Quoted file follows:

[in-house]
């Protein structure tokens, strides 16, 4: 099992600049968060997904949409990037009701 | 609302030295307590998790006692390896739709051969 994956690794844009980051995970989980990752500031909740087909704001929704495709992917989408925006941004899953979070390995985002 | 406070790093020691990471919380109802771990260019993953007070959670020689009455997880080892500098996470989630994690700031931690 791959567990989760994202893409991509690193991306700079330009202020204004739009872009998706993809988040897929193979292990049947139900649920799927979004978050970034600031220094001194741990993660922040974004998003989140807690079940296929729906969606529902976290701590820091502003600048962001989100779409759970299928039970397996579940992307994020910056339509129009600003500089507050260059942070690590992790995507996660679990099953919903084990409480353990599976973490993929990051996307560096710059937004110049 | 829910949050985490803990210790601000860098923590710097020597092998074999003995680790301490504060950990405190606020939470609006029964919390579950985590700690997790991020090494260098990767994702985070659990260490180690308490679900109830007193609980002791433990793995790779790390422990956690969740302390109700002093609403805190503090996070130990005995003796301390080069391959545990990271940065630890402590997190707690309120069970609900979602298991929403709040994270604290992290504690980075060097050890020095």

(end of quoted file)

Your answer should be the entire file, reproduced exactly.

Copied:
[in-house]
């Protein structure tokens, strides 16, 4: 099992600049968060997904949409990037009701 | 609302030295307590998790006692390896739709051969 994956690794844009980051995970989980990752500031909740087909704001929704495709992917989408925006941004899953979070390995985002 | 406070790093020691990471919380109802771990260019993953007070959670020689009455997880080892500098996470989630994690700031931690 791959567990989760994202893409991509690193991306700079330009202020204004739009872009998706993809988040897929193979292990049947139900649920799927979004978050970034600031220094001194741990993660922040974004998003989140807690079940296929729906969606529902976290701590820091502003600048962001989100779409759970299928039970397996579940992307994020910056339509129009600003500089507050260059942070690590992790995507996660679990099953919903084990409480353990599976973490993929990051996307560096710059937004110049 | 829910949050985490803990210790601000860098923590710097020597092998074999003995680790301490504060950990405190606020939470609006029964919390579950985590700690997790991020090494260098990767994702985070659990260490180690308490679900109830007193609980002791433990793995790779790390422990956690969740302390109700002093609403805190503090996070130990005995003796301390080069391959545990990271940065630890402590997190707690309120069970609900979602298991929403709040994270604290992290504690980075060097050890020095």